Since repeated supply side shocks pose a constant challenge to ensuring a low inflation regime, which is necessary for achieving inclusive growth, a medium-term strategy to augment supply of essential items, by addressing structural deficiencies, needs to be put in place.
Structural rigidities continue to inhibit monetary policy transmission and consequently limit the scope of policy interventions.
Persisting fiscal imbalances over a long period increase risks to inflation through money-financed pressures on aggregate demand, interest rates through crowding out pressures and exchange rates through the twin deficit channel.
Volatile capital flows have been a potential source of instability to emerging markets. Unless they are judiciously managed, costs can magnify for an economy during a period of too little and too much of capital flows.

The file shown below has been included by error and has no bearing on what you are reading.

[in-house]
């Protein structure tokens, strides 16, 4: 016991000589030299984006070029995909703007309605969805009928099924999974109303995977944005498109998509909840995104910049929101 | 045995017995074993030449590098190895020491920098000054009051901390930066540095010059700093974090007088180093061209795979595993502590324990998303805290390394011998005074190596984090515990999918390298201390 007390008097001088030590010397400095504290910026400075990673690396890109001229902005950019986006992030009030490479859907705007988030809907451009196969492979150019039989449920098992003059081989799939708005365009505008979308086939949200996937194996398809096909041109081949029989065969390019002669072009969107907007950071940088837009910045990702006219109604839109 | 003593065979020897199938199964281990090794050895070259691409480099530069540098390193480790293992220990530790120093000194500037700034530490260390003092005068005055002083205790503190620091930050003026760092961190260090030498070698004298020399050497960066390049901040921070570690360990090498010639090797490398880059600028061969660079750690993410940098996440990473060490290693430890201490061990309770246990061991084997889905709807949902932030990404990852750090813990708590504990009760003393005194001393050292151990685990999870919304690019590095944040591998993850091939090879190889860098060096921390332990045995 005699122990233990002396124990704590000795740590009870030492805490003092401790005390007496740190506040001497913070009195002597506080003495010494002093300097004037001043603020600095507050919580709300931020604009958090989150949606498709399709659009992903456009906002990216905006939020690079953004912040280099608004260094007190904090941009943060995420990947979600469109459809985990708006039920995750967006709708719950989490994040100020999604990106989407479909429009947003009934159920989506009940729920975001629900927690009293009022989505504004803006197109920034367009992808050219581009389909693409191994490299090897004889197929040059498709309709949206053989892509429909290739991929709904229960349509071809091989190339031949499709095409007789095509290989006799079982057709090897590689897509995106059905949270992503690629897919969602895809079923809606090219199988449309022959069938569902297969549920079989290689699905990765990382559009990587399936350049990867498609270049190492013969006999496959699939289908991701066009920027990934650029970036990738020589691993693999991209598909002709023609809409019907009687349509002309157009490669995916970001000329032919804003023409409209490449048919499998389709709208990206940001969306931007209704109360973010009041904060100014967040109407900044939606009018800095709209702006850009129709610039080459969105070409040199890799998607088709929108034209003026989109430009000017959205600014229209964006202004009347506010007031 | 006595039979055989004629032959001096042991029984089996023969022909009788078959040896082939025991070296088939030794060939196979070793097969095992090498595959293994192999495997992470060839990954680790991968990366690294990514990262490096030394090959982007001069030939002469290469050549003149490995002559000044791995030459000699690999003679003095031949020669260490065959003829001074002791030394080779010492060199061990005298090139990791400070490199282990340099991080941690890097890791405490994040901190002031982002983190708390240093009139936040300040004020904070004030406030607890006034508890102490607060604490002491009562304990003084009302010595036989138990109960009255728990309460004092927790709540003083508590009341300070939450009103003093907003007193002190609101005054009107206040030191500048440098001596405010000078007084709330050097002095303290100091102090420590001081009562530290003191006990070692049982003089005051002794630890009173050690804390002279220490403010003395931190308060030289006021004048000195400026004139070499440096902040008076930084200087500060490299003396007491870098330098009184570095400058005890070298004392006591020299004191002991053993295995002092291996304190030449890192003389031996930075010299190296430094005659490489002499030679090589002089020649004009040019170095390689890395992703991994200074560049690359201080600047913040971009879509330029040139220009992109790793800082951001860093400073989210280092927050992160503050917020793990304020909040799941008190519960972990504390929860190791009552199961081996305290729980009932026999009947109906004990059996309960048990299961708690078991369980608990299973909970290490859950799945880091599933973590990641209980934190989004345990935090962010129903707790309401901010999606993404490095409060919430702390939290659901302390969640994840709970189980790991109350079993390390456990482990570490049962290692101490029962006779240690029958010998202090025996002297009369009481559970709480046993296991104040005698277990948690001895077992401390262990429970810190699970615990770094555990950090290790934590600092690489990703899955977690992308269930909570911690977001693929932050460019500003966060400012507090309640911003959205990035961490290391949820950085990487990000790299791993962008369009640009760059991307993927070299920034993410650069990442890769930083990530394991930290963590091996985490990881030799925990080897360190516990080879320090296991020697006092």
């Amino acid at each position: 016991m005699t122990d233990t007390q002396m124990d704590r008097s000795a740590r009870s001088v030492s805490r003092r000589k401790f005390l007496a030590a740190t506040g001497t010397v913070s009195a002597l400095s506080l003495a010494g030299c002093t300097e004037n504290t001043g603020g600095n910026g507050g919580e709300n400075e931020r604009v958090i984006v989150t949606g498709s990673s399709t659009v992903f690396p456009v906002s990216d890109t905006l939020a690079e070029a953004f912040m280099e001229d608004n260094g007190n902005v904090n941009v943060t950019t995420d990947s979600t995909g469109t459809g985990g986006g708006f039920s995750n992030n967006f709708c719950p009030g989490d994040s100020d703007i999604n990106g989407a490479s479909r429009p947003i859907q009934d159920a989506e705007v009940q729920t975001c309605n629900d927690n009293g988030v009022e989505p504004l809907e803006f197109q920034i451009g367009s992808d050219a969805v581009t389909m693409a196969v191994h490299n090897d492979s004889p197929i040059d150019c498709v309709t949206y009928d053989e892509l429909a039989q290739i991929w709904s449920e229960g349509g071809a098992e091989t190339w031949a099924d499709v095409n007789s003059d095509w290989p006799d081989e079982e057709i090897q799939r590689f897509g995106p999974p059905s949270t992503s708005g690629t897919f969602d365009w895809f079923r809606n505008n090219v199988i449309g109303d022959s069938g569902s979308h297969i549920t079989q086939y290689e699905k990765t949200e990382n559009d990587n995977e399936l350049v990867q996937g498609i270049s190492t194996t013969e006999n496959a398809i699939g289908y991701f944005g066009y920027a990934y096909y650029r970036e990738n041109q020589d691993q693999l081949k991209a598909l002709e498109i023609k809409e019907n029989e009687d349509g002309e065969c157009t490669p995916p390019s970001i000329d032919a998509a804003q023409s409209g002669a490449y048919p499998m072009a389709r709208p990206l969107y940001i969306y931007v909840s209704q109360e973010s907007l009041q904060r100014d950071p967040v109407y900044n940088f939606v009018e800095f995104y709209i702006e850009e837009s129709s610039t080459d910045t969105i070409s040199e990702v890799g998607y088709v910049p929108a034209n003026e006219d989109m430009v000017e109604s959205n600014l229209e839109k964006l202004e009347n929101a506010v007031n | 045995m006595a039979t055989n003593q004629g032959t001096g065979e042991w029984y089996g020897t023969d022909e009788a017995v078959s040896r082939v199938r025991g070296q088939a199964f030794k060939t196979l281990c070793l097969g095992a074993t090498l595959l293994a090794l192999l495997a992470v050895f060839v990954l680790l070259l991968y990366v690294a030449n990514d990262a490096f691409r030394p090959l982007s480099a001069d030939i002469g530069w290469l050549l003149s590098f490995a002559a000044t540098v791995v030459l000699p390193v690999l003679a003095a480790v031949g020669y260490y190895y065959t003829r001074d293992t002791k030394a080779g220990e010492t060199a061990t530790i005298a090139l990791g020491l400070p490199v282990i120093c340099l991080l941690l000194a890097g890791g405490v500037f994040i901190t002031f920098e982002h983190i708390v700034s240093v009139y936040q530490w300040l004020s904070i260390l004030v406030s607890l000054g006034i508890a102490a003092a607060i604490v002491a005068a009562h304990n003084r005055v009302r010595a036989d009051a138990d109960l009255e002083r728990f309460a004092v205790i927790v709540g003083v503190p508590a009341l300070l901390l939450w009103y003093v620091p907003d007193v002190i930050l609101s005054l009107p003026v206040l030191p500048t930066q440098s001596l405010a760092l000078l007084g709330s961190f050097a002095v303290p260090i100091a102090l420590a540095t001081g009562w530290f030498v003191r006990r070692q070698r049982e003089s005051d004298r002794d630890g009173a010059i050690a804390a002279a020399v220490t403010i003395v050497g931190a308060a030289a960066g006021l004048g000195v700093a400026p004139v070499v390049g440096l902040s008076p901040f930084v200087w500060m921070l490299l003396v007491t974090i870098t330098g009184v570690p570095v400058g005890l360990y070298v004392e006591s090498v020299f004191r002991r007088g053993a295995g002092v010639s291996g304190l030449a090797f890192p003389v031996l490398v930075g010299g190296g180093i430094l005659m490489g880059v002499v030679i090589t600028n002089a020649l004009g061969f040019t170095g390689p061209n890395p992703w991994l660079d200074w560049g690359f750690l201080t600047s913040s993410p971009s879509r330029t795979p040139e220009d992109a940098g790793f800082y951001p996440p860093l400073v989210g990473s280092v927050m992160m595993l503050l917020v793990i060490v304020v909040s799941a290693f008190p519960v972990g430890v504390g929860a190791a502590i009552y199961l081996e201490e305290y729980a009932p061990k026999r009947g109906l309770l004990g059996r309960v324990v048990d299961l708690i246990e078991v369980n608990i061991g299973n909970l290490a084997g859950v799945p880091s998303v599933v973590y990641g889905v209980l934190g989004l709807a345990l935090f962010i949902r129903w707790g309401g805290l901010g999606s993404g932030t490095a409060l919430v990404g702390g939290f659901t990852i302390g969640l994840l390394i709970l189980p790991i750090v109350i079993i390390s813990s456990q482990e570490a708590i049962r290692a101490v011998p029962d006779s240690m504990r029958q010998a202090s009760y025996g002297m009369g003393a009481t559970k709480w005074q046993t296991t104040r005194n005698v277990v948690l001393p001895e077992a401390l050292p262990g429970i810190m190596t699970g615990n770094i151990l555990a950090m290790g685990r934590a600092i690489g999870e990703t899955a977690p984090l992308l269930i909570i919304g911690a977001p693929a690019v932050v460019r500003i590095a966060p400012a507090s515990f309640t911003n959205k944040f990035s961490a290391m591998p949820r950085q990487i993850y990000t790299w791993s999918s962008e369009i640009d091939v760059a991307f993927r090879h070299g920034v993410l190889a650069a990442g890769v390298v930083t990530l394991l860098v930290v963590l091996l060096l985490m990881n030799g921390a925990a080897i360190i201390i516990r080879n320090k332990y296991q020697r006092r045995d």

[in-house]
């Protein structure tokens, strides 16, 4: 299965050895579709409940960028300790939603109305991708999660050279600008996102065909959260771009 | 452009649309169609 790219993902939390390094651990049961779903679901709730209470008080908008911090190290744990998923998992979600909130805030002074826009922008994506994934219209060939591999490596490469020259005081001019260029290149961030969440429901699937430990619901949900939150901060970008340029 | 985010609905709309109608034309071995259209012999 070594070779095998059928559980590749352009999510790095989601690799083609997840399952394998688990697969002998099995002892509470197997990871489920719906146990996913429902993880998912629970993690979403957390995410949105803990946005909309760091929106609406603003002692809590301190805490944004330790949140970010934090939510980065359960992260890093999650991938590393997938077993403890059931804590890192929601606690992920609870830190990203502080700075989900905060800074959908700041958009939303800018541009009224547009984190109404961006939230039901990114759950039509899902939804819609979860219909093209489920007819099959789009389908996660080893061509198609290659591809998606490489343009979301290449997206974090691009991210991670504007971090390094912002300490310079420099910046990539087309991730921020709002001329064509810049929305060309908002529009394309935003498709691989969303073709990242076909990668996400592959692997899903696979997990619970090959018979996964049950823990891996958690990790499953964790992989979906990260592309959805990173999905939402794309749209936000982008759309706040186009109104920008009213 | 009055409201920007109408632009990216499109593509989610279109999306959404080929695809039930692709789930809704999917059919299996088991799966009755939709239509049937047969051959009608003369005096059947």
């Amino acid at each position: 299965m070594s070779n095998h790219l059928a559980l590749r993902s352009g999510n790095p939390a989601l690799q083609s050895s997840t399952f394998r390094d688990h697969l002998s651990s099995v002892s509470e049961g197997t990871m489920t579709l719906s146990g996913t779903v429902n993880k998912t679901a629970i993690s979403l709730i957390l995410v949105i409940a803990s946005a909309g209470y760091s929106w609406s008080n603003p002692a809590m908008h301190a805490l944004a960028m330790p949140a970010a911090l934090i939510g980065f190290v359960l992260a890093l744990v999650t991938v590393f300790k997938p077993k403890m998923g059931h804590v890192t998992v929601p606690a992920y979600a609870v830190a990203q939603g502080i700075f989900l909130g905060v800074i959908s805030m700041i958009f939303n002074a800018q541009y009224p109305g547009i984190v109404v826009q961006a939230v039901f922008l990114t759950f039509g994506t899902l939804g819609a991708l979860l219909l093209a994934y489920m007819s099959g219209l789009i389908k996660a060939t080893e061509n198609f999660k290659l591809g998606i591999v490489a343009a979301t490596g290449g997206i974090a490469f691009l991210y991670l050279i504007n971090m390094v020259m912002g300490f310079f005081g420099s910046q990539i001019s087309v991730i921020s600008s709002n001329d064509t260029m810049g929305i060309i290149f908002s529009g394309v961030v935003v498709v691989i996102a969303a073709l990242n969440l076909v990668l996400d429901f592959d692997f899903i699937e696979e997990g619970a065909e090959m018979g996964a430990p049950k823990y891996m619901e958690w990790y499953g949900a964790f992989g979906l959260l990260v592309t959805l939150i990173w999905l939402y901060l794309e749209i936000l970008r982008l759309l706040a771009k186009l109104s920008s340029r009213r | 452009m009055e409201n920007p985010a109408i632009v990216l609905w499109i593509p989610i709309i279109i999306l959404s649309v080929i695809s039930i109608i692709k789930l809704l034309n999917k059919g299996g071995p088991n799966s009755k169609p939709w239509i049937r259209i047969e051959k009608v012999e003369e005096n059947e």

The infrastructure gap in relation to other countries as well as own growing demand has been a key factor affecting the overall productivity of investments. The requirement of high initial capital outlay over long-terms is a major constraint.
The potential of the financial system has not been harnessed fully due to the extent of financial exclusion prevailing today. The RBI has significantly scaled up efforts at increasing the level of penetration of bank financing in the economy.
Since the global crisis, central banks have been called upon to assume increasing responsibility for both “systemic oversight” and “macro-prudential” regulations. To discharge those functions diligently, “the issue of institutional independence and autonomy becomes important.”
From the point of financial stability, much of the challenges will emanate from complexities surrounding the assessment of systemic risks, interconnectedness, common exposures, risk concentrations in complex products and the use of obtuse and opaque models to manage and price risks.
Globalisation is at once a threat and an opportunity. The global crisis revealed how countries are interlinked beyond the conventional channels of trade and capital flows.